An N scale customer told me about a railroading club in Irving, TX, and I just had to check it out! The North Texas Ntrak Dallas club has a two-part layout. One loop is designed to run DC locomotives, and the other is designed to run DCC locomotives. I brought a U.S. Army hospital steam set with a 4-6-2 (Prairie?), a Santa Fe 2-8-8-2 Y6B Mallet, and an Alco PA/PB diesel set. I remembered the Army engine had problems and wasn’t sure if it would run, so I brought my Y6B as a backup. I am glad I did. The Mallet took a little nudging and encouraging, but it slowly woke up and took to the rails beautifully! Even though the Army engine did not run, I still enjoyed coupling its cars behind the Mallet. I didn’t get my Alcos out because I was limited on time.
I like how the NTNDC’s control system works. It uses radio controls for each line or set of two lines of track for speed and direction control. The layout is continually being built and redesigned. There is a whole section of tunnel that is still undecorated, bare plaster.
My taste for the different scales is still changing and growing, but visiting the NTNDC layout has certainly bolstered my enjoyment of N scale. While I am still less tolerant of the three-rail set-up, I whole-heartedly LOVE the Lionel Big Boy locomotive that came to the store for appraisal. It has synchronized double whistles, lights, operating sounds, and it is in beautiful condition! I am very tempted to make an offer for it if the customer declines the store’s offer. Three-rail or not, I have a very soft spot in my heart for articulated steam. As of today, I see decision between the Big Boy and a contrabass bugle that I want for marching performances. I am a tubist, and I have my local LGBTI Pride celebration parade coming up in a month.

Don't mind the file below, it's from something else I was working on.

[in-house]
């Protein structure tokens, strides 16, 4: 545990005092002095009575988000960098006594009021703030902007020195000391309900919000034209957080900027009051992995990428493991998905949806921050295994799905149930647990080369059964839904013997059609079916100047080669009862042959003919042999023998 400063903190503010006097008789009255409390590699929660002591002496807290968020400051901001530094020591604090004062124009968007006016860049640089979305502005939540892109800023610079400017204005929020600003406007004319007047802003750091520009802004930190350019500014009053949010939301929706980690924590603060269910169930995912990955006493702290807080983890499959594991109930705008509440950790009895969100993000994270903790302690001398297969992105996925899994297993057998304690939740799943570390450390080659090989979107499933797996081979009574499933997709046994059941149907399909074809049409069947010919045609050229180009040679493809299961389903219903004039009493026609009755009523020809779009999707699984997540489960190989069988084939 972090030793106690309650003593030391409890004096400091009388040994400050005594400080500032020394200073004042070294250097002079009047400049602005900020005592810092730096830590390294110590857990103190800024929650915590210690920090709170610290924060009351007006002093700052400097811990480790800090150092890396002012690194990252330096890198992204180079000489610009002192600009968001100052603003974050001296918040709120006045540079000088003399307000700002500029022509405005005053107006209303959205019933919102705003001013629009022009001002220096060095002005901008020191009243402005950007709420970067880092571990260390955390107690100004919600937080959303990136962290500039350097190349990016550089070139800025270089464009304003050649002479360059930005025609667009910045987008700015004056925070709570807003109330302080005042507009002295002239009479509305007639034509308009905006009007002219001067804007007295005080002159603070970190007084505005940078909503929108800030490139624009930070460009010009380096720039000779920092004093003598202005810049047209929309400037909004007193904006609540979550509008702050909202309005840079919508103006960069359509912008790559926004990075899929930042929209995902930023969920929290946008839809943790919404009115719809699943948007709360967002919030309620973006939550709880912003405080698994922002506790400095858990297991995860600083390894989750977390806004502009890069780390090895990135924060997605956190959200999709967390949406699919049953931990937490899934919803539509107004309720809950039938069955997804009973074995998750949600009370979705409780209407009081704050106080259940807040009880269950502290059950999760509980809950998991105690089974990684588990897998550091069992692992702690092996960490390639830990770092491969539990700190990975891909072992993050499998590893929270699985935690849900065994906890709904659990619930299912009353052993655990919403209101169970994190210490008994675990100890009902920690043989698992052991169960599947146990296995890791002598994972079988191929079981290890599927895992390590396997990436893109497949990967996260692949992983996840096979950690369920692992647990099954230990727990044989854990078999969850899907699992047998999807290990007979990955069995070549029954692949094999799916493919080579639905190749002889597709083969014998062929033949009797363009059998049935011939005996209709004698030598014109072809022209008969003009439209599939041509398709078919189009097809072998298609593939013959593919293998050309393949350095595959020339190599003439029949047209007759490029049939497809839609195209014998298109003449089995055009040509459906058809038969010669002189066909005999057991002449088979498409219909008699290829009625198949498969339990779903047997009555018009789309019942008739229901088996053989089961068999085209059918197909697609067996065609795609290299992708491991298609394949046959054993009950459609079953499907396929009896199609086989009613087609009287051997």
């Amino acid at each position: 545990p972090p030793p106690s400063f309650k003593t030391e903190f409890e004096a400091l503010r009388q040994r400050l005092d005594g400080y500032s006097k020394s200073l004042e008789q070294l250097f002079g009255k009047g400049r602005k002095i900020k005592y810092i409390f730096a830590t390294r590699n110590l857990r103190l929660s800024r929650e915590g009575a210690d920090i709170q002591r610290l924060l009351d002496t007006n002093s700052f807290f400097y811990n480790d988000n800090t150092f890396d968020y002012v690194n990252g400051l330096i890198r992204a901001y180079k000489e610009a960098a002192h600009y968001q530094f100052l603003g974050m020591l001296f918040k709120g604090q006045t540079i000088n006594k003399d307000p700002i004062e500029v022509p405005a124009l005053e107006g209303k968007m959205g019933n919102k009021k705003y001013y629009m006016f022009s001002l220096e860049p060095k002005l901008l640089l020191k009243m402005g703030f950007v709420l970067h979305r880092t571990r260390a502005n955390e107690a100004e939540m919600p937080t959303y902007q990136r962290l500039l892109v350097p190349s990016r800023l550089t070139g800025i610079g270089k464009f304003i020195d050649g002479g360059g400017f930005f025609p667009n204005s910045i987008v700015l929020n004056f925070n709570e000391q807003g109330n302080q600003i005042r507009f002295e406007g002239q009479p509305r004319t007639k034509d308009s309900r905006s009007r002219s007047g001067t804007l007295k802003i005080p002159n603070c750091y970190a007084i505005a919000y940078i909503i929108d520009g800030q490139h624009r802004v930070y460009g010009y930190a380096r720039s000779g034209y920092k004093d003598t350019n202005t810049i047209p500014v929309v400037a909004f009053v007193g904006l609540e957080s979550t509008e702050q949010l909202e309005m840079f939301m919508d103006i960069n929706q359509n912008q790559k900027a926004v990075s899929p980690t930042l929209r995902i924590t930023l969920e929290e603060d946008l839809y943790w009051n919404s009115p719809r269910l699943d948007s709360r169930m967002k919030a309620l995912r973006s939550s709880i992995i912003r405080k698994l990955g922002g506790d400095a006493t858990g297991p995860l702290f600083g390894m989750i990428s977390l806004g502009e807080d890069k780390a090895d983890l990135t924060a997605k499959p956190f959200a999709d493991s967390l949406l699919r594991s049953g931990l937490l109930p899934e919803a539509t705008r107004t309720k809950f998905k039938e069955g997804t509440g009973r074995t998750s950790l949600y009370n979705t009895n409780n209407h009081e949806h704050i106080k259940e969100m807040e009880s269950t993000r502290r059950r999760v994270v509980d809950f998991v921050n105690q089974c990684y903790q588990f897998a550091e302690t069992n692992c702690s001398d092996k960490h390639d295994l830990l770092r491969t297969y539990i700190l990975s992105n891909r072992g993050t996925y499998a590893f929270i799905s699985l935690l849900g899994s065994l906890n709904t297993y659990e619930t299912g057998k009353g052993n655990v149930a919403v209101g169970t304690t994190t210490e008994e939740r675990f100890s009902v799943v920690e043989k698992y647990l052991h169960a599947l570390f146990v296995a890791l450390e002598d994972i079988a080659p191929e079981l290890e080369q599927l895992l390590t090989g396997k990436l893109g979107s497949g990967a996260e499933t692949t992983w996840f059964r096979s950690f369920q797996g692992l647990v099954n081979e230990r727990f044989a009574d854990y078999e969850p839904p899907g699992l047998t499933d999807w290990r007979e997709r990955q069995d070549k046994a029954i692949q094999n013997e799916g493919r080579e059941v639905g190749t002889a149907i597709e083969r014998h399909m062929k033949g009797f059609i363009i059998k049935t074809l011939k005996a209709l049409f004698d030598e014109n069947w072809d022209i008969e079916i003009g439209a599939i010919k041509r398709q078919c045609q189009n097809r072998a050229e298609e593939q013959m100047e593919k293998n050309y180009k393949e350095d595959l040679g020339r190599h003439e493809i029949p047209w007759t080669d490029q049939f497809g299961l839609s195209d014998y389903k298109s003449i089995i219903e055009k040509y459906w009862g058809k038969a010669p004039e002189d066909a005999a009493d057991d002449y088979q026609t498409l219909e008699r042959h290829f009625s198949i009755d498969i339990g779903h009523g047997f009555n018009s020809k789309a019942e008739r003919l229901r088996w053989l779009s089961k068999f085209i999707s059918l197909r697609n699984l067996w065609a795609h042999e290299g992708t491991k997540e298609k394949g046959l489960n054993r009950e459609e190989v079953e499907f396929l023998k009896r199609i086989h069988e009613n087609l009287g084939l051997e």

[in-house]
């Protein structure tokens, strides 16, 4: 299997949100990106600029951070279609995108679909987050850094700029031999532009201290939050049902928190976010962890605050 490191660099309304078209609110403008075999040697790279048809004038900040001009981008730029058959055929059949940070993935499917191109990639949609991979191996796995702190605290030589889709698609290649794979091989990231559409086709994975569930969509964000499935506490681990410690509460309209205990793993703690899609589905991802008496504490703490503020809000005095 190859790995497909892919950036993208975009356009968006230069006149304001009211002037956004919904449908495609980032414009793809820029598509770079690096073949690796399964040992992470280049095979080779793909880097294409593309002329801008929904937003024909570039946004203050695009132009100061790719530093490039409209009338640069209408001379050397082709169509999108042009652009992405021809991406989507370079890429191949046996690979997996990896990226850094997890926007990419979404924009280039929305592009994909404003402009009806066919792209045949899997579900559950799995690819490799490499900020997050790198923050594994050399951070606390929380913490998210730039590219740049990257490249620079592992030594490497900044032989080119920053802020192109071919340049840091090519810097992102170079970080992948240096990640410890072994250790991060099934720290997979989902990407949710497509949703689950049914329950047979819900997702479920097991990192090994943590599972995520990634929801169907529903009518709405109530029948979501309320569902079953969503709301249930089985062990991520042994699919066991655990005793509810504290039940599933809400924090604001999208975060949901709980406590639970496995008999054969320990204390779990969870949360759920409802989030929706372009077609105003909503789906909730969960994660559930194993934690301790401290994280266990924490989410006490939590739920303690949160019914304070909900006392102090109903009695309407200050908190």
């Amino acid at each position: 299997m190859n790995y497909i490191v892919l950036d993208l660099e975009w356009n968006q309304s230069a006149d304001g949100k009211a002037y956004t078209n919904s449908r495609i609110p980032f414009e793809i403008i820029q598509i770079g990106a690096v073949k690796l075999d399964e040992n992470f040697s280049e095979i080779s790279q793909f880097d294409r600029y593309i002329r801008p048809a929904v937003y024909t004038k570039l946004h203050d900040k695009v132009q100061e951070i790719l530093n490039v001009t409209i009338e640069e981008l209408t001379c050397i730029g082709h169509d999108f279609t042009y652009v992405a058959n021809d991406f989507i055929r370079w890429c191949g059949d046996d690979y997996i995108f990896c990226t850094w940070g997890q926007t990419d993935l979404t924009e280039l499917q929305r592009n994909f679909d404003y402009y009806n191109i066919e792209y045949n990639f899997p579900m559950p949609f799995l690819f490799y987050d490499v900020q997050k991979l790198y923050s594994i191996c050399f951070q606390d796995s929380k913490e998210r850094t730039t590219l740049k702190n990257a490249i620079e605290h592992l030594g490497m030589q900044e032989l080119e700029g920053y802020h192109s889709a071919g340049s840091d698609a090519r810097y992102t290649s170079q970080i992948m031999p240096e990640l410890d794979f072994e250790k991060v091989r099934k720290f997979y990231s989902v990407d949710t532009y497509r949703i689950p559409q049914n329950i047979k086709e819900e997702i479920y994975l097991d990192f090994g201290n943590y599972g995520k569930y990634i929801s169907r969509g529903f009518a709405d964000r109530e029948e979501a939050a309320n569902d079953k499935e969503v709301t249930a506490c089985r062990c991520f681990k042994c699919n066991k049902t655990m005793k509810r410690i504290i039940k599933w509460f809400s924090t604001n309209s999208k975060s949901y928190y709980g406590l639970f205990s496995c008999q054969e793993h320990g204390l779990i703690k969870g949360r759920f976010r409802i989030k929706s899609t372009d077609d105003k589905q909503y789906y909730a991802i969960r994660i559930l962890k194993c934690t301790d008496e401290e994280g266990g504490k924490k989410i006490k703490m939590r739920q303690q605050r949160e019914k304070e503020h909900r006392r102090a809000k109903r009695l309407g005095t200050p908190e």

Below is a video of the Mallet.
Below is a myriad of photos. Most are from the store, but the last few are of the NTNDC layout.
The next two photos are of an S scale diesel engine that ran across the workbench. I learned early on that it is always a good idea to take photos of wiring if I think I might have to undo more than a few at once. It is also nice to have photos of how everything goes back into place. Of all the scales of engines and cars on which I have worked, S scale engines–be they steam or diesel–have the most wiring and removable parts. They sometimes have lots of gears, rods, and shafts.
In one steam locomotive, the gear set operated the driving wheels and the puffing mechanism for the smoke unit. The engine had been in storage, presumably exposed to atmospheric and temperature change, and many of the parts were badly corroded. The main drive shaft was basically rusted to it pinion and frame. It took much hammer tapping, but I finally knocked and wiggled things loose. I soaked the old parts in a mixture of electronics cleaner spray and tile floor cleaner to get rid of as much corrosion as possible before taking my rotary tool and a wire brush to everything. After everything was cleaned, oiled, and greased, the engine ran magnificently. I cleaned every other aspect of the engine before finding the corroded gear, and it turned out that that singular gear was the only thing that kept the engine from moving. It was a very trying job, but it was very rewarding when I saw how smoothly the engine ran in normal condition.
I took this when I rewarded myself for climbing about twelve feet in the air, servicing an elevated G scale set. I was too lazy to walk to my Pathfinder and deposit the car, so I just took it to Subway with me.
These next few photos are of a special project I took on for one of my coworkers whose grandson is very enamored with model trains. I took the trucks out of an old engine to use in a boxcar. I removed the boxcar chassis and weight plate to make maneuvering room for the rotary cutting bit. I had to cut away part of the inside of the car to make the weight plate fit in the top.
These last photos are of the North Texas Ntrak Dallas Club’s layout. The final photos is of my Milwaukee Road GG-1 electric locomotive. I meant to show it to a friend, and I happened to have it in the car with me. I thought it was worth a photo. It is heavy, strong, and smooth.
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